A spot color is a specially mixed ink that is applied on the printing press, as opposed to a mix of the four inks which make up process printing. Spot color is the most common print technique in the industry, and has sometimes been called the screen printer's best friend. Knowledge of creating, applying, and handling spot colors is essential to any screen printer.
CMYK printing uses special inks in Cyan, Magenta, Yellow, and Black that are capable of recreating photographic images. CMYK reproduction is the oldest color reproduction method and works best with light-colored garments.
Reproducing art using CMYK requires a mastery of color separations. CMYK is limited in the colors it can reproduce, and printers looking for a specific shade of a color will need to adjust the artwork to create the proper reproduction on press.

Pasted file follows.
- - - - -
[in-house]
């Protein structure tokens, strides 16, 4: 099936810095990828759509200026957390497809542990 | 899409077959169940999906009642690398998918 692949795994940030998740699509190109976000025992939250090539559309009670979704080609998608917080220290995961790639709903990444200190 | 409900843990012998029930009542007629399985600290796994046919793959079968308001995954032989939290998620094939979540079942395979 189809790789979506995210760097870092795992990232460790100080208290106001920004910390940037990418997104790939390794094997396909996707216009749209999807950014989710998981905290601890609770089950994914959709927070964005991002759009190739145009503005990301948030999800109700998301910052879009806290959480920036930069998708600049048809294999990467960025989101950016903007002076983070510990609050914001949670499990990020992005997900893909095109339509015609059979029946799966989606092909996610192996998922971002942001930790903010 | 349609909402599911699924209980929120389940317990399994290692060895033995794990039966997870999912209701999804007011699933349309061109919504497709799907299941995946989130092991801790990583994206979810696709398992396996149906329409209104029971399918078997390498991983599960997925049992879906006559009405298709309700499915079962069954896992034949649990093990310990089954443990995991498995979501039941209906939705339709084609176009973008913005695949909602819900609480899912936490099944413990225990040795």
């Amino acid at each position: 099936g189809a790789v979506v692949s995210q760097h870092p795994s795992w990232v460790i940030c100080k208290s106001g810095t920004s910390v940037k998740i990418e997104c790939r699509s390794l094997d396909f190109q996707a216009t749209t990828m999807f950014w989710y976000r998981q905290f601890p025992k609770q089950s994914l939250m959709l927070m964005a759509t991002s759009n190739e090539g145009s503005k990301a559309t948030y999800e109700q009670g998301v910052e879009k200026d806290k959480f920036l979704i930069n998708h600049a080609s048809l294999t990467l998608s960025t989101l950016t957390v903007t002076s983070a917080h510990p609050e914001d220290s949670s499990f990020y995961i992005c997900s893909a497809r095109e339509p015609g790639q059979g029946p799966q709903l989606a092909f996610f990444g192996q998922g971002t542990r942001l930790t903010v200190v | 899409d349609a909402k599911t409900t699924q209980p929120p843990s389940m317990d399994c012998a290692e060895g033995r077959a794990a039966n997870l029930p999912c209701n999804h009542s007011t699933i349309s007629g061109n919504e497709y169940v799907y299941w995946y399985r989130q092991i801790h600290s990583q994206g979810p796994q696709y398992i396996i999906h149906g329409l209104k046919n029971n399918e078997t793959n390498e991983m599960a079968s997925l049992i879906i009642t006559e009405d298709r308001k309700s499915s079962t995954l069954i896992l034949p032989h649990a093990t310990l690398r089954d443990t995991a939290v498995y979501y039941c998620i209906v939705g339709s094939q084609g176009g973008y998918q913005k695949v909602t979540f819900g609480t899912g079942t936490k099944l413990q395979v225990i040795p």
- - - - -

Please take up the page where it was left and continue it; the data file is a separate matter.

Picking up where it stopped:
The simulated process is a method used to reproduce almost any image on the market. It does so by overlapping and blending colors in a method similar to CMYK using halftones, spot colors, and/or PMS colors.
Essentially, it's a way of taking an image that historically would have been printed via CMYK but instead uses more opaque ink to create a more stable color and production-friendly ink that can print almost any design for any garment.
There are a lot of terms that go into artwork and printing for screen printing. These are some of the most common you’ll run into. For a deeper dive into graphic design for screen printing, check out these free courses on Designing in Illustrator and Photoshop for Screen Printing.